Monday, December 15, 2014

Shtot fun Palatsn

Last weekend we took this very unique tour around the historic centre of the city.  It was organized by the Justo Sierra Synagogue (a place we had visited before and about which I've already written before) and by Idish Vinkl (a group promoting the practice of Yiddish in Mexico City).  And what do you get from the - very serious - joint effort of these two?  Shtot fun Palatsn (שטאָט פֿוּן פּאַלאַצן), a historic tour of Mexico City from the perspective of the immigrants who wrote in Yiddish about it!


The Jewish immigrants from the 1920's wasted no time in setting up newspapers.  I mean, most of them didn't have a command of Spanish, and the Yiddish newspapers not only kept them informed about life around them and abroad, but kept them in touch with each other, as plenty of services and businesses had their ads there too, obviously.  And they were set with no small effort, sometimes having to resort to buying old linotypes from, say, New York, in order to keep costs low and the newspapers afloat.

What amazed me the most, though, was to realize that the last Mexican Yiddish newspapers were still printing in the 1980's!  Whoa!

Below: Di Shtime (די שטימע), or The Voice, and Dos Vort (דאָס וואָרט), or The Word (this last one taken at the actual place where some of the newspapers were printed!).


Ashkenazi immigrants to Mexico City from the 1920's had another thing in common besides Yiddish - a very high respect for education.  So barely a year or two after they started arriving, they founded a school!  Granted, with atheists and both Ashkenazi and Sephardi orthodox as members of the community, it seems the only thing they could agree to at the very beginning was in having a place for children to go and be.  One can only imagine the epic and heated debates they must have had trying to decide on the syllabus!

Still, they managed.  And we visited the two first sites of the school.  Super neat!

Below:  A photo from one of the classes.  A grade certificate in both Yiddish and Spanish.  And one of the doorways of the building where the very first school was.


My favourite part!   Of course, Jewish immigrants were still fond of theatre like they were back in Europe.  So it's no surprise that they would still have plays, in Yiddish, in Mexico City!   And we even got to visit one of them - the Teatro del Pueblo, which is under renovation - as part of the tour!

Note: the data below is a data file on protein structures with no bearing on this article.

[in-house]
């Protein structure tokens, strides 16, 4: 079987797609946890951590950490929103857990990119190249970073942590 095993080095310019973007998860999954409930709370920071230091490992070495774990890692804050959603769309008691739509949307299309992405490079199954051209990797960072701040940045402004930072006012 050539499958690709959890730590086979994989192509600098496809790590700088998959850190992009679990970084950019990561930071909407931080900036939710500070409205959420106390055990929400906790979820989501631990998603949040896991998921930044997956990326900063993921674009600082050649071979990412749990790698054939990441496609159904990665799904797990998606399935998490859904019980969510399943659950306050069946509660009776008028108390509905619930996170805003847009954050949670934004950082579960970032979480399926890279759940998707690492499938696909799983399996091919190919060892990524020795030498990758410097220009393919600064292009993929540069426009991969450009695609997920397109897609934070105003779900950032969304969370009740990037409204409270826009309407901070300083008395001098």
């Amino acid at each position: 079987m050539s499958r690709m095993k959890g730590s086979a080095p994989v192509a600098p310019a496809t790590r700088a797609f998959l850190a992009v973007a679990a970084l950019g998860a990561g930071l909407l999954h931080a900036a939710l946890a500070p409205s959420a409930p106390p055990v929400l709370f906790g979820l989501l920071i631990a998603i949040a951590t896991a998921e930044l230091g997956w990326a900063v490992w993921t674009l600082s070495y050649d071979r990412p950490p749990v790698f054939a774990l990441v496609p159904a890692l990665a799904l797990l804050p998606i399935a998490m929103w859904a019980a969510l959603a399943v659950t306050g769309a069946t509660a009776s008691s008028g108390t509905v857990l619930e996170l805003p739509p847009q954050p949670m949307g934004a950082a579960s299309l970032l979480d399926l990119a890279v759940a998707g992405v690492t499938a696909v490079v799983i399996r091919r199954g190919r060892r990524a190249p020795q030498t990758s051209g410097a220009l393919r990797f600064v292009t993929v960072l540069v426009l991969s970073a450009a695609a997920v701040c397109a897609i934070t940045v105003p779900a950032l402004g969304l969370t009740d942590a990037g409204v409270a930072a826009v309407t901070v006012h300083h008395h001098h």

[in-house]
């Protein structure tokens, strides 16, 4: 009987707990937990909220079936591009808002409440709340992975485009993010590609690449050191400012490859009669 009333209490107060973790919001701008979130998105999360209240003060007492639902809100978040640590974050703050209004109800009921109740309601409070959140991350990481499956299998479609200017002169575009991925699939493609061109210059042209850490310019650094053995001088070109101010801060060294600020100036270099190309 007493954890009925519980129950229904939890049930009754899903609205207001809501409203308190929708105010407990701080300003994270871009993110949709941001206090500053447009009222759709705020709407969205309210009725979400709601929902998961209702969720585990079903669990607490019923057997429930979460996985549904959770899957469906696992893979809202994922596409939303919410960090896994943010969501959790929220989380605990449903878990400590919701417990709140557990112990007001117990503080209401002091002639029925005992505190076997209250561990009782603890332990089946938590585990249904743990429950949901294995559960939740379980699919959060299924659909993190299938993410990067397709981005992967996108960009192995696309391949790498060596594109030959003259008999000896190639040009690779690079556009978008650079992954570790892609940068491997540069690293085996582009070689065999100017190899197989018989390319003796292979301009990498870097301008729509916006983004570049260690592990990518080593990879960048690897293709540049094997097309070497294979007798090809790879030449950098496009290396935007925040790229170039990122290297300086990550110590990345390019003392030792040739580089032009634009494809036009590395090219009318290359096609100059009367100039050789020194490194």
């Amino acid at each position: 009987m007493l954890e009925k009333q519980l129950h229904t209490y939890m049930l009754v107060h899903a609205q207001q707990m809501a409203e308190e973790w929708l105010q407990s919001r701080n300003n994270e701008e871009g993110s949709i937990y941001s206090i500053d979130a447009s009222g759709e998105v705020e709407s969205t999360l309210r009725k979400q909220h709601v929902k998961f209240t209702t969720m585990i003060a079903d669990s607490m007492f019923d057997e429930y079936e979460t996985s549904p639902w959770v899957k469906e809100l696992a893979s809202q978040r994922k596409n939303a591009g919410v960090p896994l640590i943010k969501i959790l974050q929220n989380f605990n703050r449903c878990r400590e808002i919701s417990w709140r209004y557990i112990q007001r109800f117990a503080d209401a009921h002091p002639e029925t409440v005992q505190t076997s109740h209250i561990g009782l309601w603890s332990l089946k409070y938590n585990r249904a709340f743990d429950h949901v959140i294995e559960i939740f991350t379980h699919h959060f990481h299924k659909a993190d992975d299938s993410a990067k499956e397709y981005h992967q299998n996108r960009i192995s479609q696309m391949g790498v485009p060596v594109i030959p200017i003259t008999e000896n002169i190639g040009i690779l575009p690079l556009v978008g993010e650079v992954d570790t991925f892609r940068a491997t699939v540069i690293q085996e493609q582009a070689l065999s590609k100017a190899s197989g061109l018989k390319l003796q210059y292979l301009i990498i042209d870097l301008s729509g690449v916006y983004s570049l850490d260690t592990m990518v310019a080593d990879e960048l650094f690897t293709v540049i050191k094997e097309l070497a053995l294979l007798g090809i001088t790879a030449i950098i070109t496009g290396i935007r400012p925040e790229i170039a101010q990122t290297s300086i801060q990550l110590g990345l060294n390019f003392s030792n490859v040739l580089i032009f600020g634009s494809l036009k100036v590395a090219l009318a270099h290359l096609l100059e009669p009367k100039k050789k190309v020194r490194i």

Below: An ad for a play.  And the Teatro del Pueblo (!)


Mexico was a great country in many ways.  It seems the lack of crude winters made most of these Jewish immigrants very happy, and in general there was nothing like the angry antisemitism they had faced back home.  They formed "Mexicanization" clubs to learn the language and customs, and they also participated in plenty of civic and national events.  Still, antisemitism does rise its ugly head all-too easily and, soon enough, the Mexico City of the first half of the 20th century saw its own antisemitic demonstrations asking for the expelling of all Jews.

Nevertheless, Mexico in general was still pretty accepting.  And Mexico City was an intense enough experience that we have quite a few texts about the city written in Yiddish.   The book you see below is a collection of poems, and the specific one you see there is called Tortillería (טאָרטיעריא), or Tortilla Bakery/Factory, which Tamara Gleason, from Idish Vinkl, read for us in Yiddish at La Potosina, a cantina (bar) on the then very Jewish street of José María and where no doubt many from the early Jewish community went to for some camaraderie in this new world.  

And, of course, people also fell in love, got married, and often would have to do so without their parents and grand-parents, who either had the immigration doors closed to them, or had faced horrible fates back in Europe.  Still, life had to go on, happiness had to be rebuilt, the very first official synagogue erected, and the cycle of life restarted.

Below:  Mexico City's first synagogue, a pan-denominational one - a small community can't afford to stand divided, at least not at the very beginning.  And a wedding invitation, in Spanish and Yiddish, at Mexico City's second synagogue.

There is plenty more I could write about, mind you.  Mónica and Tamara, our tour guides, took us up and down, inside and outside, told us stories, read us poems, had us singing in Yiddish, and made it an amazing 5 hours (yes, FIVE, and they still had so much to show and share!).  I love it when I get to discover these totally unexpected aspects of Mexico City and see how it reveals itself as incredibly more complex and interesting than anybody could have thought.  Alas, the tour's in Spanish, so you better have a nice command of it (or - in extremis - of Yiddish!), because this tour is absolutely worth it.

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